United States Supports Bluefin Tuna Trade Ban
WASHINGTON, DC, March 4, 2010 (ENS) – A proposal to ban all international commercial trade of Atlantic bluefin tuna at this month’s meeting of the Convention on International Trade in Endangered Species, CITES, has the support of the United States, a senior U.S. fisheries official said Wednesday.
“The United States continues to have serious concerns about the long-term viability of either the fish or the fishery,” said Tom Strickland, assistant secretary of the interior for fish and wildlife and parks, who will head the U.S. delegation to the upcoming Conference of Parties of the 175-nation treaty in Doha, Qatar.
The Atlantic bluefin tuna is highly prized, especially for high-end sushi and sashimi, and a single fish can sell for tens of thousands of dollars. The Eastern Atlantic and Mediterranean bluefin population has declined more than 80 percent since 1970. Bluefin are threatened by overharvesting, which includes illegal, unregulated, and unreported fishing.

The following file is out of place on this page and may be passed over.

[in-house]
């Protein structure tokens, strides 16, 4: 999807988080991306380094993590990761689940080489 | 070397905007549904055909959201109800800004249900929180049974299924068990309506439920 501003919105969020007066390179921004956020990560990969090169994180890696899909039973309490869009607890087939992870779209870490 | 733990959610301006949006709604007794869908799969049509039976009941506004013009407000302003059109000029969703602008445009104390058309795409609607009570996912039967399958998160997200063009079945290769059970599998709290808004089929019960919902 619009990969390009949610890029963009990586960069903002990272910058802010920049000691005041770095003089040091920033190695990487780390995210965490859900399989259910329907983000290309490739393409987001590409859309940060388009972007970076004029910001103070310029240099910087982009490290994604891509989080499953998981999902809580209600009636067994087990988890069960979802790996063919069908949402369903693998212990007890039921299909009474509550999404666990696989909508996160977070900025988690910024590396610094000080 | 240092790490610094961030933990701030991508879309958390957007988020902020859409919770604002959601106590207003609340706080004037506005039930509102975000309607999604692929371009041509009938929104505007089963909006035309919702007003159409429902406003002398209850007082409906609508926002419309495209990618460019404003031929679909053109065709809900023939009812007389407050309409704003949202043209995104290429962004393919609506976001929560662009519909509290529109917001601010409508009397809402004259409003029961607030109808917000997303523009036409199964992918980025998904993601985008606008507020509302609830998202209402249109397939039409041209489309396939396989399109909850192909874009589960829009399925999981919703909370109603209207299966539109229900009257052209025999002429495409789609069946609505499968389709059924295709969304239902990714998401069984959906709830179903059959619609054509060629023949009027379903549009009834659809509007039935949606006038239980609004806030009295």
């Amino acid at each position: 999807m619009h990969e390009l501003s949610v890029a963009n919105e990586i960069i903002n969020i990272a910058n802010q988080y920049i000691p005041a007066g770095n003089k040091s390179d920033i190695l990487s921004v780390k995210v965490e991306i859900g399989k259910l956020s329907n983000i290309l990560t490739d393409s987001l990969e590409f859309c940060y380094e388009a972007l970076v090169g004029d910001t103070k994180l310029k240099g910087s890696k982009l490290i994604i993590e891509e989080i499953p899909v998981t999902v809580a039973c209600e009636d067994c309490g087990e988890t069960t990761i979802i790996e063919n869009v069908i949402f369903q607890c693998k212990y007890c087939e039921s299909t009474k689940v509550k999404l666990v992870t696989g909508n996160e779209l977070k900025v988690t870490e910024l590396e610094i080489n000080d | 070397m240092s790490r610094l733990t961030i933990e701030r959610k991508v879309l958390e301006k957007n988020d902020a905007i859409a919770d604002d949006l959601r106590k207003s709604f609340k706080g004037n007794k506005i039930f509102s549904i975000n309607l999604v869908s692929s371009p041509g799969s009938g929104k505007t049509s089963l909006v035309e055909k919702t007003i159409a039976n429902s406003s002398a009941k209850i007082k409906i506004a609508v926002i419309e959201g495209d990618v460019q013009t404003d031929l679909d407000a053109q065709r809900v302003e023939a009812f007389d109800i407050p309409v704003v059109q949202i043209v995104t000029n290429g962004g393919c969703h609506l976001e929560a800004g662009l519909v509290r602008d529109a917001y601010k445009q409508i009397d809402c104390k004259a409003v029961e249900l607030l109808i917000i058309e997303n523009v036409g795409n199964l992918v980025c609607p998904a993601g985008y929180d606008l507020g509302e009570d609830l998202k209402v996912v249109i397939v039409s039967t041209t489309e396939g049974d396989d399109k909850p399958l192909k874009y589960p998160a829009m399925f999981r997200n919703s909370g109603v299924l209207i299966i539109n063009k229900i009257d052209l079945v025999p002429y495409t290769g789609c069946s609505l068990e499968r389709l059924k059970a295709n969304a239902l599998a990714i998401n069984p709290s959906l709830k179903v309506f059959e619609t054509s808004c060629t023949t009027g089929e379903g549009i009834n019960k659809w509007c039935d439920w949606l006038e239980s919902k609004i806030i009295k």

Bluefin tuna swim off of Turkey’s west coast. (Photo by Aziz Saltik)
If adopted at the CITES meeting, the proposal by Monaco would place Atlantic bluefin on Appendix I of the treaty, under which commercial trade in the species is not allowed. Non-commercial trade would be allowed by permit only.
Strickland initially announced support for the Monaco’s CITES proposal last October, but left open the possibility that the United States could change its position if the International Commission for the Conservation of Atlantic Tunas, ICCAT, strengthened management and compliance measures during its November 2009 meeting.
“We recognize that the parties to ICCAT took some unprecedented steps,” said Strickland. But, he said, the 2010 bluefin quota level adopted by ICCAT is not as low as the United States believes is needed, and he also pointed to “serious compliance problems” with international bluefin tuna conservation measures.